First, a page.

A best-seller who keeps on at the day job

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The Independent Culture
Jonathan Mantle's success as an author is one that many would envy. His biographies of Andrew Lloyd Webber and Jeffrey Archer were big sellers. His latest work Car Wars, a blockbuster history of the post-war world through the rise of the automobile companies, has been sold in 13 countries.

Yet Mr Mantle also has a day job, writing histories for insurance companies and other businesses. His case illustrates the financial unpredictability of even a successful author, yet he is scathing of fellow authors who complain about their plight. He sees a profession that contains its fair share of the unworldly and the disingenuous.

"I would like to point out that commercial writing is a gamble. Most authors and most publishers know this, and it's a very nice way to make a living. But people tend to forget this when they are negotiating their next book. Authors are very disingenuous. It's a hangover from the late Eighties, when they were paid enormous sums for writing newspaper articles."

Most authors, he agrees, need a second job. He has been writing company histories for eight years. Yet many authors will not accept the need for a second job.

The argument over advances is, he claims, a complete red herring. "Those who complain most are the ones who are paid too much in the first place," he maintains. "But it is a red herring because the real question is how effectively they publish and market your book. It's the sales, not the advances, that make the real money." There is often no correlation anyway between advances and sales. Mr Mantle's Jeffrey Archer book had a very low advance, of pounds 3,000, yet it made nearly six figures.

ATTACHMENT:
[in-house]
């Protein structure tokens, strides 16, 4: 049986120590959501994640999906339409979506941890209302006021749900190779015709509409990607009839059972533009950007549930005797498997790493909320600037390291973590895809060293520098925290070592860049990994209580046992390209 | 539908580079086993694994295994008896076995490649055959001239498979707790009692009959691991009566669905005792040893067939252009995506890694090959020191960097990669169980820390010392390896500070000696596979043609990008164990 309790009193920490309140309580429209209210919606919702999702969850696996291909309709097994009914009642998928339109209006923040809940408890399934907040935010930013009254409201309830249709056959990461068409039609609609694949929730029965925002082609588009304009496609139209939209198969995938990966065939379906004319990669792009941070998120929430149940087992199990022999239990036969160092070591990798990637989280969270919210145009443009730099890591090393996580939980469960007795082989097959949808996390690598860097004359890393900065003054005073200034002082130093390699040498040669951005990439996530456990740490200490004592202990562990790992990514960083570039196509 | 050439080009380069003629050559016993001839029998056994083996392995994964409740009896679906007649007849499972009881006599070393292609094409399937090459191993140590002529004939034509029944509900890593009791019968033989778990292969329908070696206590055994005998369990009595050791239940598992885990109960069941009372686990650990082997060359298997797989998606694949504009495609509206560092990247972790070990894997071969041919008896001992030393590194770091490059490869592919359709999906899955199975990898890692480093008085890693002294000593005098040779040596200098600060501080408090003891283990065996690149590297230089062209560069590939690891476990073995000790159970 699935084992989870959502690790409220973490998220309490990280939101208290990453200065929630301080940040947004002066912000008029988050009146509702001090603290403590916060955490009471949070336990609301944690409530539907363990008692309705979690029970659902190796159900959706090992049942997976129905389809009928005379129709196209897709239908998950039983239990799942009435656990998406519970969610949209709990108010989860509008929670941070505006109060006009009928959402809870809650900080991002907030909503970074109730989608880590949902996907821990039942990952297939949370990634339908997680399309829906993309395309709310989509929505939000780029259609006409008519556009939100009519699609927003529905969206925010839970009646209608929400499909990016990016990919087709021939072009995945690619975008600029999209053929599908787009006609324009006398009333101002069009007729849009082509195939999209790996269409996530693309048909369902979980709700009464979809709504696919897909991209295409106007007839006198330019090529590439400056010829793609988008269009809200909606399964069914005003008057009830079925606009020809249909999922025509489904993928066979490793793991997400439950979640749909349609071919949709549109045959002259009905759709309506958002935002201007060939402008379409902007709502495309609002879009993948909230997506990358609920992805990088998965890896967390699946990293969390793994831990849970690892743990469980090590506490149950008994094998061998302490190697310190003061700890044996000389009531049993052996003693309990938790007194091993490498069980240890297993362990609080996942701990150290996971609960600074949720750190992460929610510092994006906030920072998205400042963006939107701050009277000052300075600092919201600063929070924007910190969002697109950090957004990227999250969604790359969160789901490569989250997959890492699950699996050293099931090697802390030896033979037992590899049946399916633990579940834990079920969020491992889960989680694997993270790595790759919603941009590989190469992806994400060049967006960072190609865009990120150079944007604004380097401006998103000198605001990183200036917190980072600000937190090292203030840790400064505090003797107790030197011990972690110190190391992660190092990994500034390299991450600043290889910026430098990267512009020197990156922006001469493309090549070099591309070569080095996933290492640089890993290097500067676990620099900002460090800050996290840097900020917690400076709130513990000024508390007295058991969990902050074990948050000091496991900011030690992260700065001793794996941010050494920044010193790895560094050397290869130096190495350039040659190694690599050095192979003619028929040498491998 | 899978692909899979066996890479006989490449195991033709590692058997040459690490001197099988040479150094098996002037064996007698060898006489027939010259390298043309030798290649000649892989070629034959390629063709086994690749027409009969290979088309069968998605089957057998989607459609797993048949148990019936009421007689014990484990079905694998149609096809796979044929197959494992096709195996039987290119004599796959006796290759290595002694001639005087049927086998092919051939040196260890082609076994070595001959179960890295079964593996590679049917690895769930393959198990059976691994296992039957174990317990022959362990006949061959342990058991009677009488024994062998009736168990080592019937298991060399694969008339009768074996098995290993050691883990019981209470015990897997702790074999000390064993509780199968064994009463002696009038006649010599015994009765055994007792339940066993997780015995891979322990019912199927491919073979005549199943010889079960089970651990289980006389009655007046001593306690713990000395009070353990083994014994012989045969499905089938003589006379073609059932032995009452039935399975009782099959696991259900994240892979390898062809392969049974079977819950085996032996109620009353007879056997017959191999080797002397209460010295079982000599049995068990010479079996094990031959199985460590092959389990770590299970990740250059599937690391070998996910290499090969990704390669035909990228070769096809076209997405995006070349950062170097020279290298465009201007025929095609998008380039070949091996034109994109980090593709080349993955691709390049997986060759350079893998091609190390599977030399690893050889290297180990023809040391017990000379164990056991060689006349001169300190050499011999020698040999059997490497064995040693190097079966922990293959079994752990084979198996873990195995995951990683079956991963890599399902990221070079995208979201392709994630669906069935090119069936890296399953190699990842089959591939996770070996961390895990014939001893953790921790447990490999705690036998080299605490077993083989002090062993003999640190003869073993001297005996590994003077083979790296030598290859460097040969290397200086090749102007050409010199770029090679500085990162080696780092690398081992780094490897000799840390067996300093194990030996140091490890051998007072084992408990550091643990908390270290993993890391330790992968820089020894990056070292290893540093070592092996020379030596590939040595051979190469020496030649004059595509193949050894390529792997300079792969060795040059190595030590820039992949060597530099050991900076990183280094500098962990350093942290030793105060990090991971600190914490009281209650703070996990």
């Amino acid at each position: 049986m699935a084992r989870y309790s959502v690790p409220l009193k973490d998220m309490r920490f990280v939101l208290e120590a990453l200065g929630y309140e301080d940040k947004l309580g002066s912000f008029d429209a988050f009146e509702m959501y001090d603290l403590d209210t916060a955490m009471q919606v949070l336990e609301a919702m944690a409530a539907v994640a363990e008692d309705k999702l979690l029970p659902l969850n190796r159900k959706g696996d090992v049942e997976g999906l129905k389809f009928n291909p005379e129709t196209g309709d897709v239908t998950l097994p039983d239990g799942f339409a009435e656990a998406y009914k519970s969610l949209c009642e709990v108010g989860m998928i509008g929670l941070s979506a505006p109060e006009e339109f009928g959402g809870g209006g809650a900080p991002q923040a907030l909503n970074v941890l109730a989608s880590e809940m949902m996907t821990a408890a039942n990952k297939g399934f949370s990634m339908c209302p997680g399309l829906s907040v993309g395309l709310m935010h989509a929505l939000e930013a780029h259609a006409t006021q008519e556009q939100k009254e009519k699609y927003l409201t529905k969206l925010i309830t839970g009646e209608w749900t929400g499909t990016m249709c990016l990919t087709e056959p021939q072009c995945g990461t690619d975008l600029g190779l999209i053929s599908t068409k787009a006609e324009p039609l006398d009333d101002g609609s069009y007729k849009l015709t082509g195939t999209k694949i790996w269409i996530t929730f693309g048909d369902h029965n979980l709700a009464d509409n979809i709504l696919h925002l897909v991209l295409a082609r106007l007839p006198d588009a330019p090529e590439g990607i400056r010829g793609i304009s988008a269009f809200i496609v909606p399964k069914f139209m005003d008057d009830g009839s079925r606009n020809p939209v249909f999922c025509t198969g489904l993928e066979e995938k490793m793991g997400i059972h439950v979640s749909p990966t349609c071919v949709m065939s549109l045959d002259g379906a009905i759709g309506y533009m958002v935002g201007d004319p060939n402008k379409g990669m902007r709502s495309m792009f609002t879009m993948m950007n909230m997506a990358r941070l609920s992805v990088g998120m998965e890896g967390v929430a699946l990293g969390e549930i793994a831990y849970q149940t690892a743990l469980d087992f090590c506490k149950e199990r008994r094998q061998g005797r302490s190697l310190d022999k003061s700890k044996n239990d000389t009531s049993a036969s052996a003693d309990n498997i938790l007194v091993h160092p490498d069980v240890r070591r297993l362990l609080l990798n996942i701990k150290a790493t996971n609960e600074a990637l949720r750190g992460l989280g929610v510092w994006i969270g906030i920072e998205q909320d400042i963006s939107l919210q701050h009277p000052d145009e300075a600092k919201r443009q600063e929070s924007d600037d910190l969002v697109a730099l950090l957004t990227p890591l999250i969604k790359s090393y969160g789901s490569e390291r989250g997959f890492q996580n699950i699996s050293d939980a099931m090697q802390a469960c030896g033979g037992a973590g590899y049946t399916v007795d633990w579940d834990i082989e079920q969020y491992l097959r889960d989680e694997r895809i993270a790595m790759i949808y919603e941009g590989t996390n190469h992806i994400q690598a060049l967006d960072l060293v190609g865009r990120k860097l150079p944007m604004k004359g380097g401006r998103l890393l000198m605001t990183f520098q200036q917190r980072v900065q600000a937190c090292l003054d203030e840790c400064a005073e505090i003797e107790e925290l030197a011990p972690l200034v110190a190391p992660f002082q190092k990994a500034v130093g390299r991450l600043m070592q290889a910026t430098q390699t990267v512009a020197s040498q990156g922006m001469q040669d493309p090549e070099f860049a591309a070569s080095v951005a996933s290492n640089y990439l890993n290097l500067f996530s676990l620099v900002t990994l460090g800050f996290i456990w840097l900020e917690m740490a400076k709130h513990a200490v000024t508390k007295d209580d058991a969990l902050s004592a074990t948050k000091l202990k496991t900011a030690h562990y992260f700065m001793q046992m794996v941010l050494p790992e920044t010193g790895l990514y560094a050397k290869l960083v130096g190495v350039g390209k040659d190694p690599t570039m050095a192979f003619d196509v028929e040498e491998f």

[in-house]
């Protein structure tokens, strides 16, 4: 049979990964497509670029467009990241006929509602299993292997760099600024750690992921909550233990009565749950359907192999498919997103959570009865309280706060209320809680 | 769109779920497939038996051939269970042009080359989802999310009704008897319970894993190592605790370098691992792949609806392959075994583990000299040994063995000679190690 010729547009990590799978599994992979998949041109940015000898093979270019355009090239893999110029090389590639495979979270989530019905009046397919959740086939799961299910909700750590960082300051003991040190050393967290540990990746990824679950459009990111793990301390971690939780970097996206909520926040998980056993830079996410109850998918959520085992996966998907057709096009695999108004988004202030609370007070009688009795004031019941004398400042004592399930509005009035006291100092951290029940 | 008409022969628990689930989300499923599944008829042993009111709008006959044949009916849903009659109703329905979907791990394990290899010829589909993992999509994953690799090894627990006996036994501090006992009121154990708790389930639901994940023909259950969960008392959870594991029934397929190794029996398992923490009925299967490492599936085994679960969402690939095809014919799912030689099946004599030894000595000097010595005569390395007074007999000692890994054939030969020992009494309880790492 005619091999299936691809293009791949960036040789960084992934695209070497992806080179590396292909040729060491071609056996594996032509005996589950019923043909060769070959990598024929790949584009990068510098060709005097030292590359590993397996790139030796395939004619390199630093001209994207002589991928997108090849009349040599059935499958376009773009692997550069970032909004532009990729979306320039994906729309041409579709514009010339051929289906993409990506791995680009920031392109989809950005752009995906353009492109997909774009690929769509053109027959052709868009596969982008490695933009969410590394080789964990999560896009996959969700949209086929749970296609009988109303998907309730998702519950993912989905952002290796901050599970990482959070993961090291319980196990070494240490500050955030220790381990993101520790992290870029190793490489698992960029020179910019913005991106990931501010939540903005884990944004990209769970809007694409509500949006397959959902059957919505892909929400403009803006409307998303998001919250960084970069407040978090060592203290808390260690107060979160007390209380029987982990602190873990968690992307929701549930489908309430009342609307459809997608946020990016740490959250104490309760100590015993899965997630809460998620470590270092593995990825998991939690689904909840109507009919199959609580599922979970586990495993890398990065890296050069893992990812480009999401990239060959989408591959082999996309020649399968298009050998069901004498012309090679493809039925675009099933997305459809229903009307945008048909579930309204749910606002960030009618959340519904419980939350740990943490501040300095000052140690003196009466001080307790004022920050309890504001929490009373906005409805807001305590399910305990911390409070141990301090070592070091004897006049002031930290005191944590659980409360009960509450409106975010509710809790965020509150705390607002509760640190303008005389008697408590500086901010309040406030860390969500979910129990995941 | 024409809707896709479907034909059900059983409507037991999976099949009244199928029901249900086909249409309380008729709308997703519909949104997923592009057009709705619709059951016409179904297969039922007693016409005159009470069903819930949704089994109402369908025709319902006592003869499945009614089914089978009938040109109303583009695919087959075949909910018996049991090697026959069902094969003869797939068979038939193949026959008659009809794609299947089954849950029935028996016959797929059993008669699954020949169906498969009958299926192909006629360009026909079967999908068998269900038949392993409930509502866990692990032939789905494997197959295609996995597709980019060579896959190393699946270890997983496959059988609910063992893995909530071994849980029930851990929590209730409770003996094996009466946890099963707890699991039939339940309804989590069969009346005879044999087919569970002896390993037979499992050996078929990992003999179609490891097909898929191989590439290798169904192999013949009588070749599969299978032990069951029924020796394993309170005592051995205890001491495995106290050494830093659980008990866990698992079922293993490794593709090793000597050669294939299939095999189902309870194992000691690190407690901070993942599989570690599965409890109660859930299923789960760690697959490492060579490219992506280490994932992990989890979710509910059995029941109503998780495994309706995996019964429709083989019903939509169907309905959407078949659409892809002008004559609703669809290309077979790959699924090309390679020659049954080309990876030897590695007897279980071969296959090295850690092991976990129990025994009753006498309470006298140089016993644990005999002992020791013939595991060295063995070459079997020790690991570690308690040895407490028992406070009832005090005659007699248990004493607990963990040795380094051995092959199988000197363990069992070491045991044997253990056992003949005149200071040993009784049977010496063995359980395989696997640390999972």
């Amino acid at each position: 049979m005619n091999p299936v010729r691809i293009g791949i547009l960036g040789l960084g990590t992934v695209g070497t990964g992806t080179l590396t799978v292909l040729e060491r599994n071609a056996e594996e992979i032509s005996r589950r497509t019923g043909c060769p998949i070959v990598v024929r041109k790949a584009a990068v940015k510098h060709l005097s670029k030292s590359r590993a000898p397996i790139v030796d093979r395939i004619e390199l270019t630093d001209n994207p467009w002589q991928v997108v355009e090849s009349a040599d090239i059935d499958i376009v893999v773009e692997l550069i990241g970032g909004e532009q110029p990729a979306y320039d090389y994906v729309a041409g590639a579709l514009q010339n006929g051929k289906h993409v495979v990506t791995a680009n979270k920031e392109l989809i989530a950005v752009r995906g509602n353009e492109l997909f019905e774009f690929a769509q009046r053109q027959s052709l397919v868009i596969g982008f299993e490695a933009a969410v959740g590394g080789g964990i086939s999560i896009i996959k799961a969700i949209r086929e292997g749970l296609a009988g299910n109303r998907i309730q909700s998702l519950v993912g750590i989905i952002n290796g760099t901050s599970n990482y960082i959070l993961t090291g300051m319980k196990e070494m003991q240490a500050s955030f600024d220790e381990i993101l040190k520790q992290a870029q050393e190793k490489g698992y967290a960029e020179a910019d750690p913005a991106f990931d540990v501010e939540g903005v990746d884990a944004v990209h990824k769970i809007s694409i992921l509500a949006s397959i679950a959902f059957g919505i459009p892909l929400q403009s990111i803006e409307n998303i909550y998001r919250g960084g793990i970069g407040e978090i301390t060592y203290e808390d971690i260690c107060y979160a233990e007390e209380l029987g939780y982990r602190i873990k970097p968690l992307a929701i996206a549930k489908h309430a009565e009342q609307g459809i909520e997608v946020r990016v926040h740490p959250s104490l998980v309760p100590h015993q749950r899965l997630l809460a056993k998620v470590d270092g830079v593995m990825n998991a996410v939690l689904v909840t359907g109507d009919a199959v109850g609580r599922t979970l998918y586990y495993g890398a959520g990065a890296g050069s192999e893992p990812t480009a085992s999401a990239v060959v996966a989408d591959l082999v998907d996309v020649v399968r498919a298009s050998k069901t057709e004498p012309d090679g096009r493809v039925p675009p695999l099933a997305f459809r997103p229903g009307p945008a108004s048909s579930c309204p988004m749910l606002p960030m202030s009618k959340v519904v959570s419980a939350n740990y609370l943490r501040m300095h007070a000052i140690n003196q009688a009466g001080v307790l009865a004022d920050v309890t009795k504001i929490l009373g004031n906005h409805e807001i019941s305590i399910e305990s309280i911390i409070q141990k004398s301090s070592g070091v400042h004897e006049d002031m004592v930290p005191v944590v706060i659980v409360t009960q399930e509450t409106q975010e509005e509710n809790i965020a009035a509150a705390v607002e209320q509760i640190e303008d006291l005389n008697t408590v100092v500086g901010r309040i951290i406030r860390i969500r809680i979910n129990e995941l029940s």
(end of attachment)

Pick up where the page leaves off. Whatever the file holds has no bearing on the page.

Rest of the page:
"It's the incompetence of British publishers that handicap authors, not the diminishing level of advances," he claims. "My book Car Wars was published by Macmillan. During the publication process the publishers were taken over, the list was halved and I couldn't find the book anywhere. Macmillan handed me back the UK rights to the book for nothing, they were so embarrassed."

The real money, he adds, can often come off the back of successful books rather than from the books themselves. "When my books have made money, I've made far more money out of related journalism, as I am then seen as `the expert' on the subject, be it Jeffrey Archer or Lloyd's of London."

The solution to writers' financial problems does not lie in bigger advances, he claims. (Indeed the leading fiction author Brian Moore refuses to accept advances, preferring to have real income defined by real sales.) The solution, says Mr Mantle, lies in publishers becoming more efficient in the marketing of books, and in authors accepting that they will normally need other jobs.

"I'm the only known commercial author in this country who writes company histories," he says. "A lot of authors are suddenly and conveniently very unworldly."